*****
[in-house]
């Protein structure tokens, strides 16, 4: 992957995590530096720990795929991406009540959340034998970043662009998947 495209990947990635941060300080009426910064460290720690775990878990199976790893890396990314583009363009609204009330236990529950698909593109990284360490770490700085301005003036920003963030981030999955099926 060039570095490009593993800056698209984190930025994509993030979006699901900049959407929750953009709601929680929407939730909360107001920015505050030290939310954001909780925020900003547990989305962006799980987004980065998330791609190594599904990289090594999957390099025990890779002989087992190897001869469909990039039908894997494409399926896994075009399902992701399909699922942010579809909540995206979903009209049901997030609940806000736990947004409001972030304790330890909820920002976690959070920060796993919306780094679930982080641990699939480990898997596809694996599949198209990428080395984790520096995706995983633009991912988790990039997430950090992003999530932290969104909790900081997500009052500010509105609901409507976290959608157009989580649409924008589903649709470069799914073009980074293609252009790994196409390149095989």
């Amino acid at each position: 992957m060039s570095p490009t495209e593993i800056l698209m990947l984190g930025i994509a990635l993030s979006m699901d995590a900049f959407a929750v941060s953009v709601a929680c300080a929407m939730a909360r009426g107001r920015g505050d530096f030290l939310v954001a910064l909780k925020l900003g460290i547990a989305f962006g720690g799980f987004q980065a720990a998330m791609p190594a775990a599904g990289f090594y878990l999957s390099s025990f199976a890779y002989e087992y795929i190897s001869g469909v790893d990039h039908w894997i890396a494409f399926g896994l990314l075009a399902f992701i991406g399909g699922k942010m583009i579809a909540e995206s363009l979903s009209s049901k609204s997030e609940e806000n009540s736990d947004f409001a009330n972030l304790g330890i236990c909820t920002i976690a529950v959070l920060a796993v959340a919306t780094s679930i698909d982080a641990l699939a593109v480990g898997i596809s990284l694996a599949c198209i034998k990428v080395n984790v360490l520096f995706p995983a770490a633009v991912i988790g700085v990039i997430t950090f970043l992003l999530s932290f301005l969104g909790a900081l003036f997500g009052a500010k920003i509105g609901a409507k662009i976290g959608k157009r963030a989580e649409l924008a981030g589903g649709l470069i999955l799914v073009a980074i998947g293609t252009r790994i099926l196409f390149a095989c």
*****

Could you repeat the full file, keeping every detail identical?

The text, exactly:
[in-house]
């Protein structure tokens, strides 16, 4: 992957995590530096720990795929991406009540959340034998970043662009998947 495209990947990635941060300080009426910064460290720690775990878990199976790893890396990314583009363009609204009330236990529950698909593109990284360490770490700085301005003036920003963030981030999955099926 060039570095490009593993800056698209984190930025994509993030979006699901900049959407929750953009709601929680929407939730909360107001920015505050030290939310954001909780925020900003547990989305962006799980987004980065998330791609190594599904990289090594999957390099025990890779002989087992190897001869469909990039039908894997494409399926896994075009399902992701399909699922942010579809909540995206979903009209049901997030609940806000736990947004409001972030304790330890909820920002976690959070920060796993919306780094679930982080641990699939480990898997596809694996599949198209990428080395984790520096995706995983633009991912988790990039997430950090992003999530932290969104909790900081997500009052500010509105609901409507976290959608157009989580649409924008589903649709470069799914073009980074293609252009790994196409390149095989």
């Amino acid at each position: 992957m060039s570095p490009t495209e593993i800056l698209m990947l984190g930025i994509a990635l993030s979006m699901d995590a900049f959407a929750v941060s953009v709601a929680c300080a929407m939730a909360r009426g107001r920015g505050d530096f030290l939310v954001a910064l909780k925020l900003g460290i547990a989305f962006g720690g799980f987004q980065a720990a998330m791609p190594a775990a599904g990289f090594y878990l999957s390099s025990f199976a890779y002989e087992y795929i190897s001869g469909v790893d990039h039908w894997i890396a494409f399926g896994l990314l075009a399902f992701i991406g399909g699922k942010m583009i579809a909540e995206s363009l979903s009209s049901k609204s997030e609940e806000n009540s736990d947004f409001a009330n972030l304790g330890i236990c909820t920002i976690a529950v959070l920060a796993v959340a919306t780094s679930i698909d982080a641990l699939a593109v480990g898997i596809s990284l694996a599949c198209i034998k990428v080395n984790v360490l520096f995706p995983a770490a633009v991912i988790g700085v990039i997430t950090f970043l992003l999530s932290f301005l969104g909790a900081l003036f997500g009052a500010k920003i509105g609901a409507k662009i976290g959608k157009r963030a989580e649409l924008a981030g589903g649709l470069i999955l799914v073009a980074i998947g293609t252009r790994i099926l196409f390149a095989c």